A Brief History of Scots
In this section there is a quick overview of the history of the language. You will also find links to other, more detailed inormation.
Where did it come from?
Scots is descended from a form of Anglo-Saxon, brought to the south east of what is now Scotland around AD 600 by the Angles, one of the Germanic-speaking peoples who began to arrive in the British Isles in the fifth century. English is also descended from the language of these peoples.
By the 11th century, Gaelic, descended from the Celtic language brought over from the north of Ireland by the original Scots, had become the dominant language in most of the emerging kingdom. At this point, another form of Northern Anglo-Saxon arrived - the speech of the followers of the Anglo-Norman landowners and of the members of the newly settled monastic orders, who came north mainly from what is now Yorkshire. This area had been part of the Danelaw and the language had strong Scandinavian elements still seen in Scots (and northern English) to this day (e.g. gate - street, kirk - church).
How did it develop?
This language flourished in the growing trade in the newly-formed burghs, and it developed with further influence from French (e.g. ashet serving plate, douce quiet, respectable), Latin (e..g. dominie - schoolmaster, preses - chairman), Dutch (e.g. loun - lad, redd - clear, tidy) and Gaelic (e.g. glen - narrow valley, whisky - the drink). Before the sixteenth century, it was usually called 'inglis' in the vernacular (i.e. 'Angle-ish' - 'Scottis' sometimes referred to Gaelic or Irish) or 'German' in Latin. From 1494 it came to be known as 'scottis' and in this, the Stewart period, it began to develop a written standard, just at the time when the East-Midland dialect of English was becoming the basis for a written standard in Tudor England. It was the vehicle for the works of the great late-medieval makars (poets) like Robert Henrysoun, William Dunbar, Gavin Douglas and David Lindsay.
What happened to it?
After the Scottish Reformation (1560), the Triple Monarchy (1603) and the political Union with England (1707), English gradually became the language of most formal speech and writing and Scots came to be regarded as a 'group of dialects' rather than a 'language'. It continued, however, to be the everyday medium of communication for the vast majority of Lowland Scots, and was used creatively in poetry, song and story. It reached its pinnacle of literary achievement in this period in the work of men such as Robert Fergusson and Robert Burns.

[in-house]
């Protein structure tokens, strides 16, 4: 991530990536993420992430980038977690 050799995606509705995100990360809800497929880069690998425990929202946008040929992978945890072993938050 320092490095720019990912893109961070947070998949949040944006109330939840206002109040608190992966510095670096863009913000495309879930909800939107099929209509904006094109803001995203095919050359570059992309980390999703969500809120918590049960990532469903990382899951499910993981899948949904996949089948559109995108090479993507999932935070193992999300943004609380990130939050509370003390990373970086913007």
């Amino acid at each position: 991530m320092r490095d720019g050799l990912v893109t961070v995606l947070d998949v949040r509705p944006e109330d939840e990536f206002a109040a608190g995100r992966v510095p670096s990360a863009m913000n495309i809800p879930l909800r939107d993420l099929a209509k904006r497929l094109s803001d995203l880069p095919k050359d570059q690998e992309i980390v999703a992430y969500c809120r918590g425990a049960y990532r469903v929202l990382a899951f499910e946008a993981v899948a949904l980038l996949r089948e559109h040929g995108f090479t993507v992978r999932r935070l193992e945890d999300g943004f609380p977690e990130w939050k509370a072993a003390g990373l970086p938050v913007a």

Where is it now?
The number of Scots speakers probably reached its height in the course of the 19th century, but the lack of a standard, and an insistence after 1845 that children be made to speak English in the schools, often to the exclusion of Scots, did not help the situation. At present Scots is primarily a spoken language, with a number of regional varieties, each with a distinctive character of its own, and is heard widely in most parts of the country. Scots use a mixture of Scots and English in their speech, with some using mostly Scots and others mostly English. In this sense the language exists as part of a continuum with Scottish Standard English. You can hear people speaking Scots and using Scots words in most parts of Scotland. People have a strong emotional attachment to the language and often feel most comfortable using it amongst their friends and family.
After centuries of neglect and indeed opposition, Scots is now much more widely appreciated as an important part of Scottish culture. It has been recognised as a language under the European Charter for Regional and Minority Languages and there is an increasing awareness of its cultural and social value. In recent years there has been an explosion of writing in Scots, some of it in the writer's own distinctive dialect, and new technology has provided opportunities for Scots speakers to express themselves in their own language.
What is its future?
Excellent books and teaching materials are being produced to encourage the use of Scots among the young. Changing attitudes and a greater respect for diversity have led to increasing support for the language. However, more still needs to be done and the development by the Scottish government of specific policies to support Scots would represent a great leap forward.
Below you will find two PDF files containing detailed timelines for the background and history of the language. The first file details the language before 1700 (the period known as Older Scots) and the second file deals with the period since 1700 (known as Modern Scots).